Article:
For example, if someone aggravates you in a conversation, how you react plants a seed. Without compassion, perhaps showing a less-than-patient attitude, that seed of your reaction can easily grow into something more serious that needs addressing later.

Seeds are sown with every interaction, internally and externally. Only by cultivating presence to sow seeds consciously and with due care can we hope for a positive yield and regenerative results.

5. Produce no waste

Waste is responsible for many of the world’s problems, which is why this permaculture principle is so important. Composting is the perfect example.

We use several different methods at Paititi, from hot compost to traditional bin-and-flip, to dry-composting toilets, to employing our delicious prehistoric friends, the chickens, to help break stuff down.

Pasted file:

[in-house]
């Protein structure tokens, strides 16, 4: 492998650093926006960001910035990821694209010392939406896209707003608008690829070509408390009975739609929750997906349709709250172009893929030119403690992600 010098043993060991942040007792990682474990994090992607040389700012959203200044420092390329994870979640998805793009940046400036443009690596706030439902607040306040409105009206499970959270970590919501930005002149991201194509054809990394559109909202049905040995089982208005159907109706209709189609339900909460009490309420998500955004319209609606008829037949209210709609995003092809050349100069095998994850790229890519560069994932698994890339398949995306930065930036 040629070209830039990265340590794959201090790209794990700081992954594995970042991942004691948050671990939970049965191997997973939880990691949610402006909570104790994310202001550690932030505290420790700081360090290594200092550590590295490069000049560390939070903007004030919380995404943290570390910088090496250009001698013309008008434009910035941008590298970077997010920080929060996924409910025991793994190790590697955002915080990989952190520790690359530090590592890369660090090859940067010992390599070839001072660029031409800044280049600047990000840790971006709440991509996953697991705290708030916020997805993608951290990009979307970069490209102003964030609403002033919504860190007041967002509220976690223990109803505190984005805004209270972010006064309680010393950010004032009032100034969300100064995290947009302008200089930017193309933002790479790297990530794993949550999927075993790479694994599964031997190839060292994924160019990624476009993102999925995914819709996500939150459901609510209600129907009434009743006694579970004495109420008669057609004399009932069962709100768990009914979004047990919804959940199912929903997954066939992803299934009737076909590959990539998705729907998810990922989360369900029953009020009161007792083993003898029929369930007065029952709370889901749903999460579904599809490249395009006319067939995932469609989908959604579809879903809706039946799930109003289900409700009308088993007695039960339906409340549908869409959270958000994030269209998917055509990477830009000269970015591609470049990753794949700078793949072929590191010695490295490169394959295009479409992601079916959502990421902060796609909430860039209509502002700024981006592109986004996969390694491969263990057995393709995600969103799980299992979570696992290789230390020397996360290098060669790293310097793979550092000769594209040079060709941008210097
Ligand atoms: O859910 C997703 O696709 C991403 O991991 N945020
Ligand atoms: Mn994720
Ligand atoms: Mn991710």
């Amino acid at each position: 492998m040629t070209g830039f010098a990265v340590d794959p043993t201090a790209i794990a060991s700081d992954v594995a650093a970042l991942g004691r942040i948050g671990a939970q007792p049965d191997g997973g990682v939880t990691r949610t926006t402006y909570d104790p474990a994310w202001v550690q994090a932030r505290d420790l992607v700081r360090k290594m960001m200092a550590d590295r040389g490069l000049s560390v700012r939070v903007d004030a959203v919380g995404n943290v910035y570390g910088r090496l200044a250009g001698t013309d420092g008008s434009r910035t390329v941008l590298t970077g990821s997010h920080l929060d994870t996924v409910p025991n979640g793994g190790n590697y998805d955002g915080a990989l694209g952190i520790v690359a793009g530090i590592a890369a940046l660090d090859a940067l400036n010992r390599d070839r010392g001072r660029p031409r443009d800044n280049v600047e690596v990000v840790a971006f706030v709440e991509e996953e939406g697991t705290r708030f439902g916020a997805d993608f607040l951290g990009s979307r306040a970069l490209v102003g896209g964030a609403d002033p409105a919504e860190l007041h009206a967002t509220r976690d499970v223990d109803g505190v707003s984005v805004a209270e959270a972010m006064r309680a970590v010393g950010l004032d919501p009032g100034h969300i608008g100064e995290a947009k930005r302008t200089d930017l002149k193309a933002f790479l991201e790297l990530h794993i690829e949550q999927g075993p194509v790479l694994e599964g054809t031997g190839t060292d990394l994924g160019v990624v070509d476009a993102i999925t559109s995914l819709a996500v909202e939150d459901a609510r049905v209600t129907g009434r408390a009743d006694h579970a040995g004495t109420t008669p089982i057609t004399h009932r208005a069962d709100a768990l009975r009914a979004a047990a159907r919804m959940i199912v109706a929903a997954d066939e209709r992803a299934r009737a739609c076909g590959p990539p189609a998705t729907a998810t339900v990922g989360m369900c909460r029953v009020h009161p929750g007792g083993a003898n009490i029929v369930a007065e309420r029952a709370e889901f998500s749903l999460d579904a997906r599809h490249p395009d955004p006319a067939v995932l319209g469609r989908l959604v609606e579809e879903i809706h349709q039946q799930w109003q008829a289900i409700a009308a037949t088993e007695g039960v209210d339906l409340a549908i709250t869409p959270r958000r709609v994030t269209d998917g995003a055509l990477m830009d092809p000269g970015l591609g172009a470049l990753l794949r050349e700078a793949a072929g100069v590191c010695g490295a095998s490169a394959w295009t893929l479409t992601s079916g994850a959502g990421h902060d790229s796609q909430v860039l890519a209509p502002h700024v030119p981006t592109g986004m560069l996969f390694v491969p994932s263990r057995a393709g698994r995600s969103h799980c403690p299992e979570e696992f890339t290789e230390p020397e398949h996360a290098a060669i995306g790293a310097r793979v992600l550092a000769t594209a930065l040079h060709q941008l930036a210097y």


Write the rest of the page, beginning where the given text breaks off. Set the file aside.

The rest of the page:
Good things grow from waste. And the lotus flower is an excellent symbolic example. The “undesirable” waste, swamp, mud (or even sometimes poop) and the beauty that flourishes from it are the same. There is no lotus flower without the mud. One cannot exist without the other. They are essentially the same whole, just like a thriving garden and its compost.

Image shows permaculture design principles teacher, Anthony Bossler

Anyone who’s worked through tough times and grown as a result can probably relate to this idea. And, just like composting, some mud can be worked through faster than other mud. Some composting require less attention, some are quicker fixes than others, but they all have their ability to produce beauty in the end. So why waste anything?